• A further 15 reduction in the cost of power will be realized in the first quarter of 2022, the President promised.
• The President urged power producers to demonstrate goodwill as the government seeks to make the energy sector “a greater catalyst of national development."
Kenyans will see a significant drop in their electricity bills at the end of December, President Uhuru Kenyatta has assured.
The President, who was addressing the nation during Jamhuri Day celebrations at Uhuru Gardens in Nairobi, said there will be a 15 per cent reduction of the cost of electricity in the December bills.
“I am pleased to note that the pathway to reducing the cost of electricity by over 30 per cent is on course,” he announced.
On 20 October 2021, Uhuru directed the ministry of Energy to fasttrack the implementation of the recommendations of the Presidential Taskforce on Power Purchase Agreements.
“In honour of this pledge to the nation, and in response to the concerns over the high cost of electricity raised by both individual consumers and enterprises, I am pleased to announce to the nation that the reduction of the cost of electricity will be implemented in two tranches of 15 per cent each,” he stated.
The first 15 per cent, the Head of State said, will achieved through initial actions focusing on system and commercial losses.
“In realising the second tranche of the reduction in power bills, I note that the ministry of Energy has initiated engagements with Independent Power Producers aimed at renegotiation of power purchase agreements; so as to give better value for money for consumers,” he said.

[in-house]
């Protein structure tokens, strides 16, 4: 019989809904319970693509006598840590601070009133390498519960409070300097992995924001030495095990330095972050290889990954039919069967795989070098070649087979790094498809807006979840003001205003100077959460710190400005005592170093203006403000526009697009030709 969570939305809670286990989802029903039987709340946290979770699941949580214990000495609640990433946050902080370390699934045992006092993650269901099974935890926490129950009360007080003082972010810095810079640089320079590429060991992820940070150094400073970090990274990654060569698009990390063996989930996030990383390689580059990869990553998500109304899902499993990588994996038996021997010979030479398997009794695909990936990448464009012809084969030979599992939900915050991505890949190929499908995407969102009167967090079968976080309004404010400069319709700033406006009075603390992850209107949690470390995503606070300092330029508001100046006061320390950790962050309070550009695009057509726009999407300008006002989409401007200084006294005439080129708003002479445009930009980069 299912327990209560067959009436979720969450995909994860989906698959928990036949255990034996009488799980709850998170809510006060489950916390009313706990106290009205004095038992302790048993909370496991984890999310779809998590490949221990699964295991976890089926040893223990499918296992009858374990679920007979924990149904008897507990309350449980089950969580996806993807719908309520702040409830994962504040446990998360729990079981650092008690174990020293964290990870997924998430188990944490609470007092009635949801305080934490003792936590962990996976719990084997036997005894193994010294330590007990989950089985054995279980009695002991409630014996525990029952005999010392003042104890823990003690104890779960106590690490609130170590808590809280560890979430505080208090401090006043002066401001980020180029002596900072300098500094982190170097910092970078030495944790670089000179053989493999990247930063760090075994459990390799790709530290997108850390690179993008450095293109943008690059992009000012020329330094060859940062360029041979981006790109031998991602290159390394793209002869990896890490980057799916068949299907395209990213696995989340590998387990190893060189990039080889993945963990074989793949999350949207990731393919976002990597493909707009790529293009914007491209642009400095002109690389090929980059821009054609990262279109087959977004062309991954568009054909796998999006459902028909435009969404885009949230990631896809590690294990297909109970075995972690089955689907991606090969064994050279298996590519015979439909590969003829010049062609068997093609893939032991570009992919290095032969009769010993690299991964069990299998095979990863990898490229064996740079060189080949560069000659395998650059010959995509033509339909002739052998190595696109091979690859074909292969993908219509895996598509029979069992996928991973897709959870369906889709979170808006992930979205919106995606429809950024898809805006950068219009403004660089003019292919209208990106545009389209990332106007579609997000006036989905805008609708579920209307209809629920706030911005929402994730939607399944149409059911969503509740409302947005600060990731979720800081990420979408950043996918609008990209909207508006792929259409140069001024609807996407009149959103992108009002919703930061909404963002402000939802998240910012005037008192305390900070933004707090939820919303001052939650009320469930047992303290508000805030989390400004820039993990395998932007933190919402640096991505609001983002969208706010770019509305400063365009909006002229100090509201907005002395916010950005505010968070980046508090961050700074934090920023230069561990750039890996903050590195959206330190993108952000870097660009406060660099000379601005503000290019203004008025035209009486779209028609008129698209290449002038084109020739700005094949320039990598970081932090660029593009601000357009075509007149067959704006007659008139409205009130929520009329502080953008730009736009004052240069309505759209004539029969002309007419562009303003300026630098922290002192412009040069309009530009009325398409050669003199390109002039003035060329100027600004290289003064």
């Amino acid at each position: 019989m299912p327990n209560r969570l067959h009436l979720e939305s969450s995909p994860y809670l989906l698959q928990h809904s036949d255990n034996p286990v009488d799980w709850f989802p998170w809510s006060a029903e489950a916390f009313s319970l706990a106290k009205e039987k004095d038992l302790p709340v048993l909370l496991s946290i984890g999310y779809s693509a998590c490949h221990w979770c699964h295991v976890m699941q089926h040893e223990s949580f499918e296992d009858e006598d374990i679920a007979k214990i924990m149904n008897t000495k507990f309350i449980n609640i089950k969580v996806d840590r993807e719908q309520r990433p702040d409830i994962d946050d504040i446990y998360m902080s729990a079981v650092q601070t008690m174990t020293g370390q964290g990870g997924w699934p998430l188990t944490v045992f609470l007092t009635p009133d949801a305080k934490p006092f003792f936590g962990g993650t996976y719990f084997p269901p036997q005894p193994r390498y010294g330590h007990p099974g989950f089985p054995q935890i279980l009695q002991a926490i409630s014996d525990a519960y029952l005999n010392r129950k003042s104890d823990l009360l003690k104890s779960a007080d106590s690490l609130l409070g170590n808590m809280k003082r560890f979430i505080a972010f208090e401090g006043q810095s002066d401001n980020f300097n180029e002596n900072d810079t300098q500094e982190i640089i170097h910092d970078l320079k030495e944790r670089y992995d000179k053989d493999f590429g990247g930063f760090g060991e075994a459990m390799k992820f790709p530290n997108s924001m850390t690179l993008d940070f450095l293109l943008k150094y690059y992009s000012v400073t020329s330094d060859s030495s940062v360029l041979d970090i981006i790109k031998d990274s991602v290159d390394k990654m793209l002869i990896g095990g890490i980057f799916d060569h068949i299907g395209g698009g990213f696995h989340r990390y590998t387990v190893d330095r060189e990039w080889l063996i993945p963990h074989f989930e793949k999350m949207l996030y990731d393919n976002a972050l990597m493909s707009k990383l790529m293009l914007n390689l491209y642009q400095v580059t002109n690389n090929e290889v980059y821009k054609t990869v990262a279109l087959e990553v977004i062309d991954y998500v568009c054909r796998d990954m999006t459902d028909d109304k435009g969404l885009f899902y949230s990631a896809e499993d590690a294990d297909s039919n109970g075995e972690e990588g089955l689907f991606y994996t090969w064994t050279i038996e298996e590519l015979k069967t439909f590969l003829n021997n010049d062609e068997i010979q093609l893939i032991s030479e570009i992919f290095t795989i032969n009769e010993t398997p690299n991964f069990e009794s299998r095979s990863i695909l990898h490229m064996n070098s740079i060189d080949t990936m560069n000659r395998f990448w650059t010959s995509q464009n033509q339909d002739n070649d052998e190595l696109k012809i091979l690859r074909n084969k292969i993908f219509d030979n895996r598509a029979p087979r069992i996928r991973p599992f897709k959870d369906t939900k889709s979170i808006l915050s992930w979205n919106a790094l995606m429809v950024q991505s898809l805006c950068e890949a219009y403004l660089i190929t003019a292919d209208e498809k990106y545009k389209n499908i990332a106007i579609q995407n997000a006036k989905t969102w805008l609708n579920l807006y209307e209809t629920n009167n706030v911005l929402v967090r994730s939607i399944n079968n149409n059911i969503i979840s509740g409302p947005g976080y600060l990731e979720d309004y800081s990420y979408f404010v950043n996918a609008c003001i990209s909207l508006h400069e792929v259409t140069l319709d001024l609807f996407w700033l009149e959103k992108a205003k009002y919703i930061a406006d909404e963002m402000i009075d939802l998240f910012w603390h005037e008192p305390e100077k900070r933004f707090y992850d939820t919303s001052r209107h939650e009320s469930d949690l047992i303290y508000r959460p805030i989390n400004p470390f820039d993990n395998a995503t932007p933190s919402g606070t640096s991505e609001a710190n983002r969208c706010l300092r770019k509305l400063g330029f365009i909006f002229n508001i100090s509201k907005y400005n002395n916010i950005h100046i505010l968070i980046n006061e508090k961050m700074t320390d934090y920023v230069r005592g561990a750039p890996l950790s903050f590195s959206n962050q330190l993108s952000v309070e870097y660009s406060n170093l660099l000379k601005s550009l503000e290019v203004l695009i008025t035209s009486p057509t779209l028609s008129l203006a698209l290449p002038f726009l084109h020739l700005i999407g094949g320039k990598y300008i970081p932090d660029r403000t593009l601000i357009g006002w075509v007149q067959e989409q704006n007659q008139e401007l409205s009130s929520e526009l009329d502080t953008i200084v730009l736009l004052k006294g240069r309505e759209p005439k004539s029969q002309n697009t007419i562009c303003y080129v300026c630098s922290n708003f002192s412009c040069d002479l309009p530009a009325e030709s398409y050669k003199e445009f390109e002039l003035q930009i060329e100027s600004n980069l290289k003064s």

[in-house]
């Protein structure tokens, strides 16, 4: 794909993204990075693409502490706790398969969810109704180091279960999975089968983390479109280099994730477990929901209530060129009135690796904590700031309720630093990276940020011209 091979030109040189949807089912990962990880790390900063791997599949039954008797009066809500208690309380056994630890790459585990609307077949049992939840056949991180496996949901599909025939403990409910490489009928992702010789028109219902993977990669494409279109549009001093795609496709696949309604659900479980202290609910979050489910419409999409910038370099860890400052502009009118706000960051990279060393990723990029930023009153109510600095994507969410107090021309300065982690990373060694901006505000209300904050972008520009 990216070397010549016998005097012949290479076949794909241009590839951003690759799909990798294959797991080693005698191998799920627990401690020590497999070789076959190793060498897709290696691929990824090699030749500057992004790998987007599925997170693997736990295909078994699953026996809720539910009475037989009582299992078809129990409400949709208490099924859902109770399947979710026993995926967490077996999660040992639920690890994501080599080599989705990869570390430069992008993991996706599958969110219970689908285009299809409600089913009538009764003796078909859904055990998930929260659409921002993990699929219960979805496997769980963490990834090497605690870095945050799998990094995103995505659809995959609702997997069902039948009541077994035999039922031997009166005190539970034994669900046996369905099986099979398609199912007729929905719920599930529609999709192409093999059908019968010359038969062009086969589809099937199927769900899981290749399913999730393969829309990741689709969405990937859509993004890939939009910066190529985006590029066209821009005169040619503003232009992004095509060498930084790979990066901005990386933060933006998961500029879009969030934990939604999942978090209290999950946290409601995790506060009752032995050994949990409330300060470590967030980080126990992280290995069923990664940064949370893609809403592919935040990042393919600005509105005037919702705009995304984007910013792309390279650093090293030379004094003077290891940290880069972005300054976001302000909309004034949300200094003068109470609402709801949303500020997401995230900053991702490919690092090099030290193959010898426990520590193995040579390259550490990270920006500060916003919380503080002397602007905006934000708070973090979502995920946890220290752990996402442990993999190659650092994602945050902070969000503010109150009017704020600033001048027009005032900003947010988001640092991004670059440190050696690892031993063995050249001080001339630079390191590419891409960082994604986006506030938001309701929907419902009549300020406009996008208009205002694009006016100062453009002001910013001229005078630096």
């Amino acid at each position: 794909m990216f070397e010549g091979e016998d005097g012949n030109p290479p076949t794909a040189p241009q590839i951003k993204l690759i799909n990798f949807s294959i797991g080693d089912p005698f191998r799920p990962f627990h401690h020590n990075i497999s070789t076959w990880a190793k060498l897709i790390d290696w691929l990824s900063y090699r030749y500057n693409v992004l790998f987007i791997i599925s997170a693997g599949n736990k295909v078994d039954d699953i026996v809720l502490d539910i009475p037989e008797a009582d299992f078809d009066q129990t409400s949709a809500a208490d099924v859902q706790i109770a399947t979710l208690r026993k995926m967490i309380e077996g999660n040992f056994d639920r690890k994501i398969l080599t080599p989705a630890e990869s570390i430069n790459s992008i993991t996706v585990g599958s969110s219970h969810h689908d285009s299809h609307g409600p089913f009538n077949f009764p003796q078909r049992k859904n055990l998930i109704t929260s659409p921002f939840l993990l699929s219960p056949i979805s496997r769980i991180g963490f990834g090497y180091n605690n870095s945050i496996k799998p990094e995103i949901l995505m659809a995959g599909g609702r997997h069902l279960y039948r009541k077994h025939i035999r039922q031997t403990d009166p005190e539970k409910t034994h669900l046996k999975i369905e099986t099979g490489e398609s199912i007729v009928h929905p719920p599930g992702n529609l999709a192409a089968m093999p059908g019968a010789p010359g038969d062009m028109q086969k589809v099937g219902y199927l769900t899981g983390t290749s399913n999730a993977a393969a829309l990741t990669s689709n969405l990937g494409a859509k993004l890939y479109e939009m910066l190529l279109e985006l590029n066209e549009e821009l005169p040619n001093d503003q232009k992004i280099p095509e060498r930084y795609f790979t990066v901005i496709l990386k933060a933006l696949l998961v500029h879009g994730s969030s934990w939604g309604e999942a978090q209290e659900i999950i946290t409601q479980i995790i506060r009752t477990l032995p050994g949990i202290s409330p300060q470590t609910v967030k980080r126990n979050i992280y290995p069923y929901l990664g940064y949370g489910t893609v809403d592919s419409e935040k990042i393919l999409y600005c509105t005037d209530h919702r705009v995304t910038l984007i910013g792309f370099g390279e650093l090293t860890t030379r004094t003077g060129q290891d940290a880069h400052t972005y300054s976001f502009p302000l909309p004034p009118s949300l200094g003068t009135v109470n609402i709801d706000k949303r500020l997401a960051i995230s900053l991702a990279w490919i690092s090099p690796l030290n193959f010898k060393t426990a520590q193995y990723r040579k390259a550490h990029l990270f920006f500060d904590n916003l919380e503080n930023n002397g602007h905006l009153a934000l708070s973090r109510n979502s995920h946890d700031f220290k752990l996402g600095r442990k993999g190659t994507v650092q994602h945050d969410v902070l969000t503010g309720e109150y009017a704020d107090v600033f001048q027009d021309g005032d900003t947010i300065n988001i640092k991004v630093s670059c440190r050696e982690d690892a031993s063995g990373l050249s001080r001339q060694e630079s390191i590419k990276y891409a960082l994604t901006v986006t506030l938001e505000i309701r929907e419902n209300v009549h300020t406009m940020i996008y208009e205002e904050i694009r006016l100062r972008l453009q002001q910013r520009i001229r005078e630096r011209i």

A further 15 reduction in the cost of power will be realized in the first quarter of 2022, the President promised.
Uhuru urged power producers to demonstrate goodwill as the government seeks to make the energy sector “a greater catalyst of national development.”
Uhuru had promised that the cost of electricity would progressively come down by 33 per cent, in the three-month period between October and December
The presidential task force investigated the reasons for the high costs of electricity and concluded that Kenya Power's involvement in expensive and uncompetitive power purchase deals with Independent Power Producers (IPPs) was the main cause.
The task force recommended a raft of measures to ensure the issue was rectified, including renegotiation of terms between the utility firm and IPPs, and changing of contracts that were unfavourable to the company.
The President received and ordered the ministry of Energy to secure the immediate implementation of all the recommendations "by Christmas Day, 2021".
According to Kenya Private Sector Alliance, the cost of electricity has risen by over 70 per cent in the last decade, a scenario that has eroded Kenya’s competitiveness.
Other reasons for the high cost of electricity include operational inefficiencies from Kenya Power, high transmission losses, inadequate grid infrastructure, high taxes and levies and reduced ease of doing business for generators among others.
Averagely, power is sold to Kenya Power at Sh9 per unit but is eventually billed to the domestic consumer at Sh25 per unit.
There are also inefficiencies and insufficiencies in power transmission that result in significant technical losses and underserved demand.
Currently, technical losses are estimated at 22.7 per cent against the global benchmark of 15 per cent.
These losses are already purchased electricity, which is still billed for in consumer tariffs.